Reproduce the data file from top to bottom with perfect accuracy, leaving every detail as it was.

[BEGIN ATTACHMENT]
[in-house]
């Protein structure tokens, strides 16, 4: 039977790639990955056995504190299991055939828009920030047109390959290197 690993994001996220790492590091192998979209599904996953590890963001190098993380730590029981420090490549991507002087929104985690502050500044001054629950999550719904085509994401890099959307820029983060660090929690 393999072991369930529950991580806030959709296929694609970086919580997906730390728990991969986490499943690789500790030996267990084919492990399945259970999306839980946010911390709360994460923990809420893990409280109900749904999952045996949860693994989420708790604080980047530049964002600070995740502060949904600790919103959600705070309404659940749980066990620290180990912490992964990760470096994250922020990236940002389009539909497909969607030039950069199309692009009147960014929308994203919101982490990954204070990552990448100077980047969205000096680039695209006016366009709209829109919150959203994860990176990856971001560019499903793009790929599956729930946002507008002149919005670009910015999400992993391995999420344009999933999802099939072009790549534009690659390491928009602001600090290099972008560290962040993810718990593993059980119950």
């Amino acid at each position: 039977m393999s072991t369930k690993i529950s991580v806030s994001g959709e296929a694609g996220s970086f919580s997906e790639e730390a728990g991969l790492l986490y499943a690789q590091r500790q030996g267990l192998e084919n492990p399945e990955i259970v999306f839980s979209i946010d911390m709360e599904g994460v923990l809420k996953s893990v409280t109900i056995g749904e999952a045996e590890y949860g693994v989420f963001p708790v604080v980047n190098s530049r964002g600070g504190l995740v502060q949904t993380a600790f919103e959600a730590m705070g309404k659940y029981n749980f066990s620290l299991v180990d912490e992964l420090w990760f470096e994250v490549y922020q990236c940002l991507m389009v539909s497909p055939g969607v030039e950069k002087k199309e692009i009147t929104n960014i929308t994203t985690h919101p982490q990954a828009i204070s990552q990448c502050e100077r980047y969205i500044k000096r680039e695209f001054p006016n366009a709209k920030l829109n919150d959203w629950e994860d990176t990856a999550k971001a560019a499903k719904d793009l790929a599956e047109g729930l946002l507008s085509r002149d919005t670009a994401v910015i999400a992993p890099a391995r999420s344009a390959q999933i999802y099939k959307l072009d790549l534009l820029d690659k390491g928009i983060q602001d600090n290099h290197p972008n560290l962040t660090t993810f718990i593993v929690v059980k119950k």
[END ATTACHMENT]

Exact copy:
[in-house]
């Protein structure tokens, strides 16, 4: 039977790639990955056995504190299991055939828009920030047109390959290197 690993994001996220790492590091192998979209599904996953590890963001190098993380730590029981420090490549991507002087929104985690502050500044001054629950999550719904085509994401890099959307820029983060660090929690 393999072991369930529950991580806030959709296929694609970086919580997906730390728990991969986490499943690789500790030996267990084919492990399945259970999306839980946010911390709360994460923990809420893990409280109900749904999952045996949860693994989420708790604080980047530049964002600070995740502060949904600790919103959600705070309404659940749980066990620290180990912490992964990760470096994250922020990236940002389009539909497909969607030039950069199309692009009147960014929308994203919101982490990954204070990552990448100077980047969205000096680039695209006016366009709209829109919150959203994860990176990856971001560019499903793009790929599956729930946002507008002149919005670009910015999400992993391995999420344009999933999802099939072009790549534009690659390491928009602001600090290099972008560290962040993810718990593993059980119950």
């Amino acid at each position: 039977m393999s072991t369930k690993i529950s991580v806030s994001g959709e296929a694609g996220s970086f919580s997906e790639e730390a728990g991969l790492l986490y499943a690789q590091r500790q030996g267990l192998e084919n492990p399945e990955i259970v999306f839980s979209i946010d911390m709360e599904g994460v923990l809420k996953s893990v409280t109900i056995g749904e999952a045996e590890y949860g693994v989420f963001p708790v604080v980047n190098s530049r964002g600070g504190l995740v502060q949904t993380a600790f919103e959600a730590m705070g309404k659940y029981n749980f066990s620290l299991v180990d912490e992964l420090w990760f470096e994250v490549y922020q990236c940002l991507m389009v539909s497909p055939g969607v030039e950069k002087k199309e692009i009147t929104n960014i929308t994203t985690h919101p982490q990954a828009i204070s990552q990448c502050e100077r980047y969205i500044k000096r680039e695209f001054p006016n366009a709209k920030l829109n919150d959203w629950e994860d990176t990856a999550k971001a560019a499903k719904d793009l790929a599956e047109g729930l946002l507008s085509r002149d919005t670009a994401v910015i999400a992993p890099a391995r999420s344009a390959q999933i999802y099939k959307l072009d790549l534009l820029d690659k390491g928009i983060q602001d600090n290099h290197p972008n560290l962040t660090t993810f718990i593993v929690v059980k119950k």